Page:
Can you last 5 minutes against your opponent? Not likely with the speed of these duels.
|Designer(s)||Brian McKay||Artist(s)||Multiple Artists||Publisher||
Solis Game Studio
Pocket Paragons is pitched as a game of 3-minute duels, which certainly meets that expectation in our playthroughs of the game. Gameplay is extremely straight forward and almost feels like an enhanced rock-paper-scissors at times with the the way each set of player cards have counters for other character cards. Did I mention each character deck is only 7 cards? Yes, combat is quick and requires reading your opponent and watching which cards they have played.
Box and Components
I am reviewing the media kit version of the game that only contains 6 characters and their respective cards. I won't be commenting on the quality of the health/energy dials or the box. The cover picture provides a look at what is included in a standard retail version of the game.
The cards are a good quality card stock that has a little flex, but it seems like it would take a good bit of bending to cause damage. The first thing you may notice when looking at a lot of the cards is the differences in art style; each set has a different art style because of collaborations with different publishers to bring in their characters to this universe.
During the Kickstarter, the publisher has announced 4 different boxes of Pocket Paragons. One is with their own unique characters and the other three boxes include characters from other IP. The other IPs include Temporal Odyssey, AEGIS, and Rivals of Aether.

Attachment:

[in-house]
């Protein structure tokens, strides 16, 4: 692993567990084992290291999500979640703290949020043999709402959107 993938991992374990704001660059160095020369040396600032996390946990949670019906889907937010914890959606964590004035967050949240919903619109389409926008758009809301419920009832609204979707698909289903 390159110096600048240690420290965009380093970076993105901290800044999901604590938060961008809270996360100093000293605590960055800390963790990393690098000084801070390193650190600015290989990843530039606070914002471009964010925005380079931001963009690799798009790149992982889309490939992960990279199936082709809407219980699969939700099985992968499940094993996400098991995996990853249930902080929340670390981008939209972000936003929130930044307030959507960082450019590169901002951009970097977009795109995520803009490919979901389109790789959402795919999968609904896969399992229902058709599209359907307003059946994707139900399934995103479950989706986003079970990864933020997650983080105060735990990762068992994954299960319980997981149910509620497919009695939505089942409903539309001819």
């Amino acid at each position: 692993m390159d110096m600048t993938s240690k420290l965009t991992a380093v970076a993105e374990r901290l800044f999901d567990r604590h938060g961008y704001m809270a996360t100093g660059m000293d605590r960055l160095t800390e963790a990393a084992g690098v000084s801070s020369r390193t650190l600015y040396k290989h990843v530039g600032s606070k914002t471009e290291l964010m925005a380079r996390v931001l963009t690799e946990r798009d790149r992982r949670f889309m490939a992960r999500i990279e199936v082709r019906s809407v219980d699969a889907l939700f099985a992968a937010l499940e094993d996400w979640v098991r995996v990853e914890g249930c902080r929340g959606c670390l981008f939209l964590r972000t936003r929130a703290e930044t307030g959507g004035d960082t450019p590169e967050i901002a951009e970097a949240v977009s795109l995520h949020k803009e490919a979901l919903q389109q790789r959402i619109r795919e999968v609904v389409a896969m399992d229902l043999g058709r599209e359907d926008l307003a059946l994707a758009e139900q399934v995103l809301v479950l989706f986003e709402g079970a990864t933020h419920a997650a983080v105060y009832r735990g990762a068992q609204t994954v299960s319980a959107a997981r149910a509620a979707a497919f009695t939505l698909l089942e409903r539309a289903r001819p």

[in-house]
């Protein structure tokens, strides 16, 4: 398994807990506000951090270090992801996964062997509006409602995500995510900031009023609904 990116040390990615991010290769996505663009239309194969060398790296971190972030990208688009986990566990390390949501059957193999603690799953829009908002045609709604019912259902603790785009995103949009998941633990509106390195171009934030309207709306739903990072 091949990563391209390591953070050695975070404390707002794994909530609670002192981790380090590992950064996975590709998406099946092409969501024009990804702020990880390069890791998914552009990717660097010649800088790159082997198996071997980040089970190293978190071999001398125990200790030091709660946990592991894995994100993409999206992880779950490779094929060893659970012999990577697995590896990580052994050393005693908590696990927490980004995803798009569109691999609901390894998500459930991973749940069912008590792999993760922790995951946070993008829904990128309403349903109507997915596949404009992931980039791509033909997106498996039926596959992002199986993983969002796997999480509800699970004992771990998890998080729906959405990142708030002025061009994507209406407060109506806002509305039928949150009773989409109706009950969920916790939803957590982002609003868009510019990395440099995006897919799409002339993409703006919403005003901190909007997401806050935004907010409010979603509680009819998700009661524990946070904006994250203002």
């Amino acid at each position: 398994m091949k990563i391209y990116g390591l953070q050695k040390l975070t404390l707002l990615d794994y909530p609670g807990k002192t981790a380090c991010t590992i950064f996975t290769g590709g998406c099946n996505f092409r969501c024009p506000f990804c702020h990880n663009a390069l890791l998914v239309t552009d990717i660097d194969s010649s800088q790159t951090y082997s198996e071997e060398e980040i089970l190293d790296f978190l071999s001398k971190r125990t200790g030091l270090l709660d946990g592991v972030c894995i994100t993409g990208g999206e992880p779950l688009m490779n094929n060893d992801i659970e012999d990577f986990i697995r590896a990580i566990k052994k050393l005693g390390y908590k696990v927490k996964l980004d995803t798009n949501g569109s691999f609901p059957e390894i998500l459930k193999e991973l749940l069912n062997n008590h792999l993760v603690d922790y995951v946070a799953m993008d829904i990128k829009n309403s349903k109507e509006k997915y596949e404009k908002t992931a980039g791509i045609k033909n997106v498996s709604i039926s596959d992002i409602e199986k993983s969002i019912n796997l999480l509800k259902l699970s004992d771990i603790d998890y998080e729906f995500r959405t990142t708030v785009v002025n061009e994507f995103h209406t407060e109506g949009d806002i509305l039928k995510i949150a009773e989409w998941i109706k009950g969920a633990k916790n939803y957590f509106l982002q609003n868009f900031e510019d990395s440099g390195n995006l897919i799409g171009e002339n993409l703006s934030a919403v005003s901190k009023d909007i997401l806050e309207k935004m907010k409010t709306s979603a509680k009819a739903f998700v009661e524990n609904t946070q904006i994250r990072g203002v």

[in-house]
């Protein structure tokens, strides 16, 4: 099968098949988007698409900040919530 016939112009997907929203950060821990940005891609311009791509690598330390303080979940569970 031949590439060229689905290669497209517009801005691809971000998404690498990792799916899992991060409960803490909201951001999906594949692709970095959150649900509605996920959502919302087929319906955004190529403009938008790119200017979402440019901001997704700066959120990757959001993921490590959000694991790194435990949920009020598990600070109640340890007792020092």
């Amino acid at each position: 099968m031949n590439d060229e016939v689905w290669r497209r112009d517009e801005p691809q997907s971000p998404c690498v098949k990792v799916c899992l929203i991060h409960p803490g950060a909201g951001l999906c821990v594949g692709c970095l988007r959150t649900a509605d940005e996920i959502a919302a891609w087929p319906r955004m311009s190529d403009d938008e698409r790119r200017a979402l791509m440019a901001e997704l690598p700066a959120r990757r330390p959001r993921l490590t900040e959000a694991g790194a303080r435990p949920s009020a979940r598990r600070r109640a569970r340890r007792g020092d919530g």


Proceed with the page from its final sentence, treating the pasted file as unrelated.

The contents of the retail boxes are:
- 6 Characters and their character cards
- 2 Health/Energy dials
- Potential stretch goals
Characters will track their current health and energy with the dials. Health is fairly standard and represents how much life your character has remaining; this is decreased by attacks and increased by healing. Energy starts at 0 during matches but will increase based on certain actions during the matches; energy will unlock ultimate abilities that we will touch on later.
Each card deck will contain a character card and 7 ability cards. The ability cards each have an ability type on them. Most ability cards are able to counter other types of ability cards so watch for that; what each card counters is shown on the lower left of the card. Most characters will have one card of each type, but depending on their IP, some may have a little different balance to better suit their source material.
Games can be played in one of two styles: single game (normal) or tournament set. Single game is a 1 vs 1 style that will likely last a few actions since each player will use one character. Tournament sets will allow players to select three characters to take into combat and send each of them out one at a time until defeated; other special rules will be discussed about tournament play but is overall the same.
Players will select their character(s) and take their character cards. Place the deployed character card and their ultimate card on the table, set health dials to 10, energy to 0, and take all of that characters other cards into their hand. Additional characters will be set to the side for now.
You are ready to play.
Game play occurs simultaneously and is played over two phases.
Selection Phase: Each player will select one of the cards from their hand and place it face down, and both are revealed when both players are ready.
Resolution Phase: Player will examine the selected cards and resolve any effects in the following order:
- Check if either of the select cards counter the other players card. If they do not, continue to the next step. If either card is countered, the countered card is returned to that players hand without triggering; as a reward for the countering player, they increase their Energy by one.